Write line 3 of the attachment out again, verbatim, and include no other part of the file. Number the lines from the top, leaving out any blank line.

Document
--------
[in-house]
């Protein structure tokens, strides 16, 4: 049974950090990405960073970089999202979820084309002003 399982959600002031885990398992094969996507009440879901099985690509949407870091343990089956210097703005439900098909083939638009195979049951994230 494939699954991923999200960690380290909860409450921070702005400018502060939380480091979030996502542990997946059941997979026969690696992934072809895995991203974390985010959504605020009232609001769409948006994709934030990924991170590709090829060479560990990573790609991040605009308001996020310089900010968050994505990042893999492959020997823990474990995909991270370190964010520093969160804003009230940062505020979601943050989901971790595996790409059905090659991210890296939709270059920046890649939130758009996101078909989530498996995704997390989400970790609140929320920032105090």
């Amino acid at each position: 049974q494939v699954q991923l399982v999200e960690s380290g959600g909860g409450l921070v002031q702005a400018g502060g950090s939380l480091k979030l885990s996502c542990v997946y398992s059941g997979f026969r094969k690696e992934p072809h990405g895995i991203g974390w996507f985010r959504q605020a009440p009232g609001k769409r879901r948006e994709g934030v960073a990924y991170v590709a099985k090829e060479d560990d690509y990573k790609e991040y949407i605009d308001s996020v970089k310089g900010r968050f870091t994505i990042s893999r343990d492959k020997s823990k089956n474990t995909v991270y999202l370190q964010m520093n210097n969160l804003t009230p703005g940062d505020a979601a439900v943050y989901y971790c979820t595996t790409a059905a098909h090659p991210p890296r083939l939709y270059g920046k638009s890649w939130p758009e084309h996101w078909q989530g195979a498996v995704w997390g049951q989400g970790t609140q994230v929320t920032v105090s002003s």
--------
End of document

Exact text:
């Amino acid at each position: 049974q494939v699954q991923l399982v999200e960690s380290g959600g909860g409450l921070v002031q702005a400018g502060g950090s939380l480091k979030l885990s996502c542990v997946y398992s059941g997979f026969r094969k690696e992934p072809h990405g895995i991203g974390w996507f985010r959504q605020a009440p009232g609001k769409r879901r948006e994709g934030v960073a990924y991170v590709a099985k090829e060479d560990d690509y990573k790609e991040y949407i605009d308001s996020v970089k310089g900010r968050f870091t994505i990042s893999r343990d492959k020997s823990k089956n474990t995909v991270y999202l370190q964010m520093n210097n969160l804003t009230p703005g940062d505020a979601a439900v943050y989901y971790c979820t595996t790409a059905a098909h090659p991210p890296r083939l939709y270059g920046k638009s890649w939130p758009e084309h996101w078909q989530g195979a498996v995704w997390g049951q989400g970790t609140q994230v929320t920032v105090s002003s």